Revamp Your Pantry In 3 Easy Steps & Ditch The Food Coloring For Good!
In honor of Food Revolution Day coming up on May 19th, I wanted to offer up something that would help folks take that first step towards additive-free eating:
The pantry purge.
I know, I know, I know…stay with me now…this post is 100% guaranteed not to kill you…
If you’re trying to avoid synthetic foodstuffs because of health reasons, like our family, then you gotta get the tempting junk out of sight. The added bonus of finishing this task: You’ll be shifting the food industry towards more healthy options. Vote with your dollars…don’t wait for the government to catch up with other countries.
I sometimes think the phrase “baby steps” should really be revamped too. I find that I, as a decidedly non-baby type person, do my best work in small increments. For the purposes of this post, I would like to coin the phrase “parent steps”.
Break it down into simple things you can do, and in a few weeks you’ll be wondering why you didn’t try this sooner.
“Badditives”printable cheat sheet
CSPI “Chemical Cuisine”
Take a long first shopping trip – ideally alone, if you can swing it – armed with your printed Badditives page and apps. It’s easiest to avoid additives if you just go for organic products. Remember that “made with organic ingredients” does NOT equal “certified 100% organic”. Items that are just “made with” some organics can still have chemical additives. And even places that avoid petroleum food coloring like Trader Joe’s still sell some products with High Fructose Corn Syrup, BHA, and BHT (see my TJ’s shopping list here). Whole Foods will be safe for the most part. I’ve found some good stuff on Amazon.com too. Read all labels once, and then write down or take smartphone pictures of good finds for future reference.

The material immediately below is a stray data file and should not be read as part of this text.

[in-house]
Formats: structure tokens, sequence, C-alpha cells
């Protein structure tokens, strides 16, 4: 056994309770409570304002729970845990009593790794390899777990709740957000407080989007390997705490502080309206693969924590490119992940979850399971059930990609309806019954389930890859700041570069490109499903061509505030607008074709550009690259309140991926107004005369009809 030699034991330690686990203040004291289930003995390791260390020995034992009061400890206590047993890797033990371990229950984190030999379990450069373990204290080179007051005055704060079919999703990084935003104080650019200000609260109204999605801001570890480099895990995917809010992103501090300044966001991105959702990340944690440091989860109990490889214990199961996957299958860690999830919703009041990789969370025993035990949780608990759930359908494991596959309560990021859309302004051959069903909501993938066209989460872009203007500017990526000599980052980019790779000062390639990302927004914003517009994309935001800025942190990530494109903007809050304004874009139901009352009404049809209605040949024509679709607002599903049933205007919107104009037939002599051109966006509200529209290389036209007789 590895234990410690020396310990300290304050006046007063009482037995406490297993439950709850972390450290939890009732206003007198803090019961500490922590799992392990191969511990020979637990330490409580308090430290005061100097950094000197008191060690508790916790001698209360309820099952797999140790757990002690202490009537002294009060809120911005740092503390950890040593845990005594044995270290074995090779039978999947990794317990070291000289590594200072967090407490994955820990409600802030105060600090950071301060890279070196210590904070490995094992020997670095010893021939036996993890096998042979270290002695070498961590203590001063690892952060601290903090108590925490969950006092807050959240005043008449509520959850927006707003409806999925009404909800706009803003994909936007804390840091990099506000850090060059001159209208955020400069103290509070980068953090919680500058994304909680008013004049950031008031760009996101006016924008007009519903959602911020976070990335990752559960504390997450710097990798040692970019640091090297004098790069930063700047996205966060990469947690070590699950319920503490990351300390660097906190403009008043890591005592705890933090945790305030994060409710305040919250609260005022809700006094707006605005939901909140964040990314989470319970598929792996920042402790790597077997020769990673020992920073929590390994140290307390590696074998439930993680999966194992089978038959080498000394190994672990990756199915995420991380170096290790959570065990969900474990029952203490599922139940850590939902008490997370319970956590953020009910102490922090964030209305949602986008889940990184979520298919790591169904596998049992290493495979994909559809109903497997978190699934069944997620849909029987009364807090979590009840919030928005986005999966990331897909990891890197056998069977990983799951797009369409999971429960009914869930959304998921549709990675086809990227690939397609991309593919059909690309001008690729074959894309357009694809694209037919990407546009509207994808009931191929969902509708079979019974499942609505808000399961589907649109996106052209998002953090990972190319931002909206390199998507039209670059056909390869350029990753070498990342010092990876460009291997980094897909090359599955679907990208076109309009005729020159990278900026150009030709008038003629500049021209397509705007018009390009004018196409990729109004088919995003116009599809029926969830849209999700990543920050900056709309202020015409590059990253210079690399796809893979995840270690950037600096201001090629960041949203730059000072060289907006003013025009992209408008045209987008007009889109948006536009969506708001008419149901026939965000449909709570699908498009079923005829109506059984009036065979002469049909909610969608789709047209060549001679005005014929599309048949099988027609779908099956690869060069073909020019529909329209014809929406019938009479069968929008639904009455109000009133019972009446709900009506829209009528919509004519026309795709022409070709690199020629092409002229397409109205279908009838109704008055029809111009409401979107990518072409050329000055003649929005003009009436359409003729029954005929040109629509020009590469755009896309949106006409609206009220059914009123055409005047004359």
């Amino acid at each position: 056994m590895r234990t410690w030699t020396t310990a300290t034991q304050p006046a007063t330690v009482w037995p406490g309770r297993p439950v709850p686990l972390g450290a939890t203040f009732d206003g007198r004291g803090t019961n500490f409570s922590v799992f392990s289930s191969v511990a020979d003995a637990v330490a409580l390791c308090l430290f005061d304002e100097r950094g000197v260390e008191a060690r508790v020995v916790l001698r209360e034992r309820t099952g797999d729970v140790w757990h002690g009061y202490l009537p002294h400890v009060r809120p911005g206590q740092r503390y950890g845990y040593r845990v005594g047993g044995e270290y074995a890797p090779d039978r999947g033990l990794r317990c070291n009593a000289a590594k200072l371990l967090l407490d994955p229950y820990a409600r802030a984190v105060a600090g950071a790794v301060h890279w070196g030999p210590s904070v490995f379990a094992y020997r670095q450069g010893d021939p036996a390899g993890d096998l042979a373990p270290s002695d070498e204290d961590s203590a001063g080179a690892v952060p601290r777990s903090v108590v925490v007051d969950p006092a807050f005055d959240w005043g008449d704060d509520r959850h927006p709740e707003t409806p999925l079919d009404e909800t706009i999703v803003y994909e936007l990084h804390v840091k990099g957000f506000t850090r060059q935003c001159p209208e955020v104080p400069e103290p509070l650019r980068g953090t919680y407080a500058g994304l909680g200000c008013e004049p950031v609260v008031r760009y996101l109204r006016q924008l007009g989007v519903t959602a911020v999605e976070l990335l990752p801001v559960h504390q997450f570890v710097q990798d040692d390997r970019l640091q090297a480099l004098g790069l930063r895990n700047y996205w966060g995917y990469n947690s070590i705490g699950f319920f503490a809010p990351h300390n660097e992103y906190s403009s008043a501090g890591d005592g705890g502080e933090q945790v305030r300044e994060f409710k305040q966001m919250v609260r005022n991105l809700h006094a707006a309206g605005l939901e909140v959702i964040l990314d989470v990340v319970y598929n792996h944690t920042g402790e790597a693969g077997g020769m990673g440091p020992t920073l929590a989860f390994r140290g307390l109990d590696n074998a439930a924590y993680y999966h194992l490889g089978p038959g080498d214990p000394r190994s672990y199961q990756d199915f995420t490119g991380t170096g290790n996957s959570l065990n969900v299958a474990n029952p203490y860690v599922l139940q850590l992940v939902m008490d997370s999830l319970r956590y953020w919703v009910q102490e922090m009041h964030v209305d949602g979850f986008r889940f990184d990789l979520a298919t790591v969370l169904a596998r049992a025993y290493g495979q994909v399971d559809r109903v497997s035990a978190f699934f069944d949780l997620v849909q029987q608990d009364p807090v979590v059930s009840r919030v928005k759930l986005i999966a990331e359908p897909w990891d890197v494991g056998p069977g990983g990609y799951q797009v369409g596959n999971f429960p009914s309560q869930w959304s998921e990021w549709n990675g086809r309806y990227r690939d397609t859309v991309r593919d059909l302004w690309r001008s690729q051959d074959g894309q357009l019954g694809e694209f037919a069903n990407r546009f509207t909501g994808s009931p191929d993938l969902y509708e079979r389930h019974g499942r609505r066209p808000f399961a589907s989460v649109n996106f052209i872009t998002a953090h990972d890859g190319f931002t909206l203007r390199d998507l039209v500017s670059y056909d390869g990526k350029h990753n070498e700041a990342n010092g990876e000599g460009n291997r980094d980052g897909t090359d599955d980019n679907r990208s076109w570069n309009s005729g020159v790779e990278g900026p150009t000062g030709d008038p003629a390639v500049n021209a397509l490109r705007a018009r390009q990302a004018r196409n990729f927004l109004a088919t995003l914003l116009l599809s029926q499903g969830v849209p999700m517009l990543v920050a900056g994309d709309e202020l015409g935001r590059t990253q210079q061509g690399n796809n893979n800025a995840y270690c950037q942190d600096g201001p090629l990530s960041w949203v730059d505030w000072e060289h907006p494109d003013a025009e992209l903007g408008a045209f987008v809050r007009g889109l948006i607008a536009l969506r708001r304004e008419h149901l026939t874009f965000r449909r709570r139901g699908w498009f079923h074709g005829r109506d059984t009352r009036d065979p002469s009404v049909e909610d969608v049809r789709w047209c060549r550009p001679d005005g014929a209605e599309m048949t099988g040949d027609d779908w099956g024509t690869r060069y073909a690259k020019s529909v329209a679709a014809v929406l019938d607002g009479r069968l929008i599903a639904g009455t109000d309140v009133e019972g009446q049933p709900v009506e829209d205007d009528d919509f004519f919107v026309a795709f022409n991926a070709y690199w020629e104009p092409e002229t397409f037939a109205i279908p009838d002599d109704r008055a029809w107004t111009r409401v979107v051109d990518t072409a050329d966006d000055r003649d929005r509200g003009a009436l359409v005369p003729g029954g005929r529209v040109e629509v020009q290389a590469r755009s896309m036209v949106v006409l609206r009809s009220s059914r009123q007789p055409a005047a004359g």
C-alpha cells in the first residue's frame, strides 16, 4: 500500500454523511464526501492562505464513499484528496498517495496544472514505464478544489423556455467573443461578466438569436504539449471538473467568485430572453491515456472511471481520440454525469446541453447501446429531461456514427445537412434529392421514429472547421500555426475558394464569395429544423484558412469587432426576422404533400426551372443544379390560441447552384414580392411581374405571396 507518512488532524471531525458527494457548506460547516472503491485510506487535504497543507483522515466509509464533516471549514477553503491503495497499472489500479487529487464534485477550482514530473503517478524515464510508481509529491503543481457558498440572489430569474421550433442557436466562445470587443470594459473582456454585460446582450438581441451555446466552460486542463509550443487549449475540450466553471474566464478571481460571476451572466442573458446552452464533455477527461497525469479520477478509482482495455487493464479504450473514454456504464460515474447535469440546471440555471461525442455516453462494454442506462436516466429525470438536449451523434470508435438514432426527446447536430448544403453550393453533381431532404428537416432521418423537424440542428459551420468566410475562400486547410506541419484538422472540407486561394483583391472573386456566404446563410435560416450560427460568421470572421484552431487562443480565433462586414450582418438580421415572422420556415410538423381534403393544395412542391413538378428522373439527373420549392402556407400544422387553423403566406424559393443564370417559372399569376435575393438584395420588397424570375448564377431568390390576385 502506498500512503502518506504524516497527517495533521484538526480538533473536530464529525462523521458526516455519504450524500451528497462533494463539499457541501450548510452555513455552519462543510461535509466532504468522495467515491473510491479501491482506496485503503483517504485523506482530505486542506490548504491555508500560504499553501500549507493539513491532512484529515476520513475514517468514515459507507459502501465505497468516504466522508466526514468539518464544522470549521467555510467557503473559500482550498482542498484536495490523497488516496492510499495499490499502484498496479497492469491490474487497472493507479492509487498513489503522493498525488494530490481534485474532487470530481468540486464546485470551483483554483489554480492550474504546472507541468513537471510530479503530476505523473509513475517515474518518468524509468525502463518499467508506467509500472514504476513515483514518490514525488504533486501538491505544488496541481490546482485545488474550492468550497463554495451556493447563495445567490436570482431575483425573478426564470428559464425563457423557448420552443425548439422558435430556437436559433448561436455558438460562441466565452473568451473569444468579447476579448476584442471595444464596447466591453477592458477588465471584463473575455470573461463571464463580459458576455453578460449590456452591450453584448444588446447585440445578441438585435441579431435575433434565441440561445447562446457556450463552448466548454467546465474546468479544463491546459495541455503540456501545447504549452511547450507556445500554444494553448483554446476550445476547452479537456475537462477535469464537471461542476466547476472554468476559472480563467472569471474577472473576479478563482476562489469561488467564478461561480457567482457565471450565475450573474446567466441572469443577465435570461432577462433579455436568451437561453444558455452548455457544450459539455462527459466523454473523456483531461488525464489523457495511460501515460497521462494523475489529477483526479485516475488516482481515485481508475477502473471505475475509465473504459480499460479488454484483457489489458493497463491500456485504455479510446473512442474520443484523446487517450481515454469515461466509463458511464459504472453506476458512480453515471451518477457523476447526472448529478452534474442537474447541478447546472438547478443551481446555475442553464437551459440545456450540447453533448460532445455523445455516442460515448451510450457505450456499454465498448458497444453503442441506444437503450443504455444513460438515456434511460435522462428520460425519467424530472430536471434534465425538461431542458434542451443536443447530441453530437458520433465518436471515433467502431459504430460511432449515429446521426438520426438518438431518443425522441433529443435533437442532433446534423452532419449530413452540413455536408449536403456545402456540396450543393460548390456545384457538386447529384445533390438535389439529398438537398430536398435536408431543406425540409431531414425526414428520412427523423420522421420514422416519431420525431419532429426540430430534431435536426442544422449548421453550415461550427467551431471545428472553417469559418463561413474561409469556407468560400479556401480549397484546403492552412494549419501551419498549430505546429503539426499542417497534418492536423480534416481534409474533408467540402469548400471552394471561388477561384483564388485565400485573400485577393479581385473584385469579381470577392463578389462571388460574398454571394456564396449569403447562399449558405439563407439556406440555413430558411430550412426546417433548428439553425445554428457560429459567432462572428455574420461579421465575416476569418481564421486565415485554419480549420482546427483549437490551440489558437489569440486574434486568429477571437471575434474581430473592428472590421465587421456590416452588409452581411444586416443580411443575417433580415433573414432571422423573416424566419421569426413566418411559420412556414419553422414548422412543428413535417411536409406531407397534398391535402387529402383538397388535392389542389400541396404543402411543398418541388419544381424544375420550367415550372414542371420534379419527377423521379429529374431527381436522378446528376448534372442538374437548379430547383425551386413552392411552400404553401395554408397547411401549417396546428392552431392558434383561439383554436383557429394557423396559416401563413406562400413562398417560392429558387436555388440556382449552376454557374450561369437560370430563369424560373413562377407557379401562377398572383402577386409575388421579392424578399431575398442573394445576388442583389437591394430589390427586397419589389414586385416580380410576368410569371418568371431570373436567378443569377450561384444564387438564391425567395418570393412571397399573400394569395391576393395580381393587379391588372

During this process, get your family’s feedback. If your kid didn’t like the taste, smell, or texture of Trader Joe’s organic fruit leather, there’s always Whole Foods’s fruit leathers, or vice versa. The goal here is to get buy-in from your family so that eventually they’ll grow accustomed to healthier eating without feeling deprived. Their tastes will adapt, and maybe even develop a preference for non-additive stuff. One great resource for finding thousands of safe replacements is the Feingold Association.
I know it seems daunting at first. And shopping for organics seems expensive, but it doesn’t have to be (see my post from last Thanksgiving with tips and tricks from 30 sites on how to eat organics without going broke). And don’t worry that your kids will be living a freakishly treat-less childhood. You can find awesome allergy-friendly candies at Earth Fare, Whole Foods, Trader Joe’s, Natural Candy Store, Indie Candy, or the Red Dye Free store. Even mainstream grocery chains are featuring their own house brand organics.
Checkout my pinboards on the DFD Pinterest page to see what products we love, and why. If you get stuck in a rut, post your questions to the DFD Facebook page, and our growing community of experienced parents will give you sage advice on living dye-free. Yes, you’re a revolutionary, but that doesn’t mean you have to feel like you’re doing this alone.
After you complete your pantry purge, please share your story here in a comment, with some of your favorite replacements.
¡Viva la Revolución!